When marketers are expending resources crafting authentic experiences, one question they can sometimes fail to ask themselves is whether this kind of authenticity has value and if so how much? Like brand equity or price elasticity, the value placed on authenticity is not absolute and should be tested.

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Millennials want (and don’t want) authenticity on Social Media

In the northern spring of this year, Linnaeus University Masters students Guia Tina Bertoncini and Maria Teresa Schmaltz published their study on the millennial generation and their perceptions on social media through various lenses.

The Take Aways
Called “What’s on your mind?”, the study included a survey  sample size of 264 people who claimed to be between the age of 18-31 in 2013, putting them solidly in the millennial generation. Ninety-nine percent of respondents indicated they had a prsence on Facebook. Respondents came from 85 universities in 37 countries. Although there were a variety of questions in this, here are the graphs relating to my favourites:

social-media-authenticity

A majority of the respondents indicated they felt that social media increases the chance to represent a distorted self-image to others. At the same time a majority of respondents indicate they represent “nothing but my authentic self” on social media.

A majority of respondents also indicated that they put both positive and negative aspects of of the “real me” forward to others (generally); which is interesting, as research has shown–especially on social media–that people tend to display more positive versions of themselves on social media, as this “positive bias” is what generates the most positive response from an online audience.

Although the survey sample and analysis is limited, it is interesting how the individuals in this survey perceive social media presences to be likely to be distorting for others, but not themselves.

The conclusion the authors come to is that “…it is questionable…whether millennials are aware that social media revolution is not only altering our minds by influencing our brains and behaviors but directly the way in which we young individuals develop our sense of self-esteem and identity (p.87).”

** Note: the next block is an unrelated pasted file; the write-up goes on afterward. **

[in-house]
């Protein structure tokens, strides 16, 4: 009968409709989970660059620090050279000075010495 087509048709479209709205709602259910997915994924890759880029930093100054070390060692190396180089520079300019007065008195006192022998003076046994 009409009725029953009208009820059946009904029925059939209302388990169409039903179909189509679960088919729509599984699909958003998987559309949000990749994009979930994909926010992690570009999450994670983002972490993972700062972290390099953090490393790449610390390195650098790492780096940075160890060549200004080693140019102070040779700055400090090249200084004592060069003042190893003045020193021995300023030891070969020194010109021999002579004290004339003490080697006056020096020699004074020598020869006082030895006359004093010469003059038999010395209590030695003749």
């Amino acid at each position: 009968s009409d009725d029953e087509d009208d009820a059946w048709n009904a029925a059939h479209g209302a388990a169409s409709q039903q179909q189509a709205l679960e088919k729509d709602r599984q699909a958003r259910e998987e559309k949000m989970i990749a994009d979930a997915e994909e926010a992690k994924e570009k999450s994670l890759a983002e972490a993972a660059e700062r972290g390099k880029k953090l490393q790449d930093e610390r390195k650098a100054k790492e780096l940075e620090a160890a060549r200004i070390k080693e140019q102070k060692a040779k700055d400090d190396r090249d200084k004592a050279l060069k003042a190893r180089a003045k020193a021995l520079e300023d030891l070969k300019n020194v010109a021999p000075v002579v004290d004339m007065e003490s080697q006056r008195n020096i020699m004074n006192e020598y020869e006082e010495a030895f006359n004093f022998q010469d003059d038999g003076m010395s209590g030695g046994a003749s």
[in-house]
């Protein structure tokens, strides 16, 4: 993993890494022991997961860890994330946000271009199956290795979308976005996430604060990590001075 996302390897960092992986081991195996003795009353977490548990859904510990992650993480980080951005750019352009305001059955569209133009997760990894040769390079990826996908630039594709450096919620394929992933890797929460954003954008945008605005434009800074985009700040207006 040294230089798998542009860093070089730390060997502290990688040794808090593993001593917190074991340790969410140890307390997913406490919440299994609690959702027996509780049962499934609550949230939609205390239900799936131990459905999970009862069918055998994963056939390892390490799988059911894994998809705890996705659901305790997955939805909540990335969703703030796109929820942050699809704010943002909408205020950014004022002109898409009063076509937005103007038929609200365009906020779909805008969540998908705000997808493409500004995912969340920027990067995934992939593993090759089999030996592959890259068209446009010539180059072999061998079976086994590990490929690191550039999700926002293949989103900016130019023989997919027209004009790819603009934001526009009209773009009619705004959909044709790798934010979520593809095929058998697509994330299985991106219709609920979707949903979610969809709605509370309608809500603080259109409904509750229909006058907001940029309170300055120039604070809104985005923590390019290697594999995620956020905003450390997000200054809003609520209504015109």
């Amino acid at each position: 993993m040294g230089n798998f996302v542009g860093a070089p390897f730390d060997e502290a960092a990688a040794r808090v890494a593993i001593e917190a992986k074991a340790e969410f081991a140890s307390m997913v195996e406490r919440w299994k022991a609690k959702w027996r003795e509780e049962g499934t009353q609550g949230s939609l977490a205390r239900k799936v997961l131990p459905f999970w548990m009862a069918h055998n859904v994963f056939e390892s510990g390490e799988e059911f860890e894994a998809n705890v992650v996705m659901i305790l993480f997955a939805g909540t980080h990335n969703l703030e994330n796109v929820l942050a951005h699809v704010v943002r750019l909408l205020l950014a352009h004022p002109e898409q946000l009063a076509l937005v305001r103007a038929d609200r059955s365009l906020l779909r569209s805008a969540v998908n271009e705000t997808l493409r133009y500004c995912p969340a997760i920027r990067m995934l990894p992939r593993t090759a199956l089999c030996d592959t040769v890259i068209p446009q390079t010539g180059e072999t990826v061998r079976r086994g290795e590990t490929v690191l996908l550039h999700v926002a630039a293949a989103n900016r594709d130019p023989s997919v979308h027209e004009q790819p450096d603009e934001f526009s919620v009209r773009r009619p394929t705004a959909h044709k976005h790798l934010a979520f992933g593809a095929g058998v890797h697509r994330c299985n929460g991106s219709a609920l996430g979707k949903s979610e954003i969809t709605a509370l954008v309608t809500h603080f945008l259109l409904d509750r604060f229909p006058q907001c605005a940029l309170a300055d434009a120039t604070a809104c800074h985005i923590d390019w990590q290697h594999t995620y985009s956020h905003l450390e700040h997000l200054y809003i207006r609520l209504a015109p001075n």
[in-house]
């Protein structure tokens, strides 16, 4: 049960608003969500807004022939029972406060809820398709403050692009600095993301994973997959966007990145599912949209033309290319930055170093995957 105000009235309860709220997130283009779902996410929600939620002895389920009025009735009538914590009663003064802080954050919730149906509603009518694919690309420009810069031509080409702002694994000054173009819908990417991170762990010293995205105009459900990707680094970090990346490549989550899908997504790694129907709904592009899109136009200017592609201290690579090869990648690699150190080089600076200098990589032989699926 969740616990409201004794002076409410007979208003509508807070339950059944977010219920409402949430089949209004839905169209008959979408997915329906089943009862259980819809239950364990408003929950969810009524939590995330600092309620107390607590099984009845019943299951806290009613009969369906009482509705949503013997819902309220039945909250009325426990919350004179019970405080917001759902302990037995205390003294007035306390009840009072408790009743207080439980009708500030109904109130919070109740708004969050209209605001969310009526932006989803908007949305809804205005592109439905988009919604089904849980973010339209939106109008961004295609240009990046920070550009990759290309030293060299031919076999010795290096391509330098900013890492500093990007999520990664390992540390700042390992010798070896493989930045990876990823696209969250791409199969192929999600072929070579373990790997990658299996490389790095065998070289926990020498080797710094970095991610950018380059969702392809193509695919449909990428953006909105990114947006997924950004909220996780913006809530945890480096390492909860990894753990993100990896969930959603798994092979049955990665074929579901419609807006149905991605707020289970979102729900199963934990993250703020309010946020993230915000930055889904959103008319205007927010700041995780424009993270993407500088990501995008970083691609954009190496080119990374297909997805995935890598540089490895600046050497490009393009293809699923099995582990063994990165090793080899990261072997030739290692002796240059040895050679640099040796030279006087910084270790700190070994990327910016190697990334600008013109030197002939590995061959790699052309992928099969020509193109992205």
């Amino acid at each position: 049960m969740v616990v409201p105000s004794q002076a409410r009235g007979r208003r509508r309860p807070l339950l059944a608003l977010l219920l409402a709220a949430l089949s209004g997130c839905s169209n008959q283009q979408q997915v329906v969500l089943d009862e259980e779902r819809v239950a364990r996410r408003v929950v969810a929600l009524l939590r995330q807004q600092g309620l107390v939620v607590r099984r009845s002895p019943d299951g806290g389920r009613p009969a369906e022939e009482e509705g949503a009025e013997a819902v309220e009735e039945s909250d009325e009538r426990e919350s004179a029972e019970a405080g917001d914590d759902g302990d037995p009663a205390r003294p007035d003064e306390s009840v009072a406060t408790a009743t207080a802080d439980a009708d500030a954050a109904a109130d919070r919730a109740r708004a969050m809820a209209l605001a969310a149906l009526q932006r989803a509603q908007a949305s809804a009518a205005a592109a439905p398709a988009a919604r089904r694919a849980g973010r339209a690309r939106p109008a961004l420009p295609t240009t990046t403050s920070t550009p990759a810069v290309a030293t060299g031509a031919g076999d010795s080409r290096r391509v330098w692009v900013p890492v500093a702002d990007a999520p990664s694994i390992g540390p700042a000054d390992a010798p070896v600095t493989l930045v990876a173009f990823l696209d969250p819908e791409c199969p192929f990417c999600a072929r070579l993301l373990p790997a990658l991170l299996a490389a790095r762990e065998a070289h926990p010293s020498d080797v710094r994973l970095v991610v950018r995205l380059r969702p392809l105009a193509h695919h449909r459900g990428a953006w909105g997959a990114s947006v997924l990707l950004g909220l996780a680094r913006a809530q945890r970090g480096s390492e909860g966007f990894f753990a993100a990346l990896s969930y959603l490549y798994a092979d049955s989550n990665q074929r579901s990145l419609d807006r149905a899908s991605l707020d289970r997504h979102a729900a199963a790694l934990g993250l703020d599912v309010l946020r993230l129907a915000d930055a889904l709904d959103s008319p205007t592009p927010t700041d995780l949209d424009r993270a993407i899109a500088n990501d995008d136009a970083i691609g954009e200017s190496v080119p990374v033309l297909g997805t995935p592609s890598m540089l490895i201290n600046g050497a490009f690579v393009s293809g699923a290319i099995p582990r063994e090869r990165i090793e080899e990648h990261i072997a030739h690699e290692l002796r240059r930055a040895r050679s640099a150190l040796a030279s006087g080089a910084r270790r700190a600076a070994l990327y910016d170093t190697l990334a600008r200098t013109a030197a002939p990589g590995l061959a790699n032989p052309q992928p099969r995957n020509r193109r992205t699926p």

This is an issue not exclusive to the millennial generation; the experiences we have, and the expectations of others, do distort the way we see ourselves and others.

Existential and Constructive Authenticity
Whether the perception that we are more authentic than others can be attributed to the Actor-Observer effect or the Hawthorne Effect (or both); the fact is we change our behaviour when we are being watched. 

Constructive Authenticity is a dimension of authenticity that looks at authenticity in reference to the cultural context. On Facebook, there are expectations around appropriate behaviour. Acting in accordance with those rules is not inauthentic; in fact to act against those norms may be considered inauthentic (as though you were doing something to intentionally upset someone else). However, the argument that Bertoncini and Schmaltz seem to be making is that millennials are confusing their online personas with offline ones. Perhaps partly because people may be pressured to be as happy and gorgeous offline as they portray themselves to be in social media?

Existential Authenticity is a dimension of authenticity discussed in several posts on this blog. One aspect of existentialist philosophy is addressing the pressure we feel from others to be a certain way. Cultural programming is strong, and can create anxiety when our inner selves do not align with the outer selves we portray–and a main cause of that anxiety is the expectation of others. Certainly social media has become the root of much more anxiety than we have had in the past. Growing up with it, millennials have an almost inevitable draw to use social media, no matter how it makes them feel. 

This question around identity will inevitably spill out into what millennials perceive as authentic as well. Although marketers view every generation as a segment with their own specific attributes based on a variety of factors, perhaps it is time for marketers to attempt to quantify and analyse this type of “distortion” in regards to authenticity and the affect it has on the millennials’ perception of it.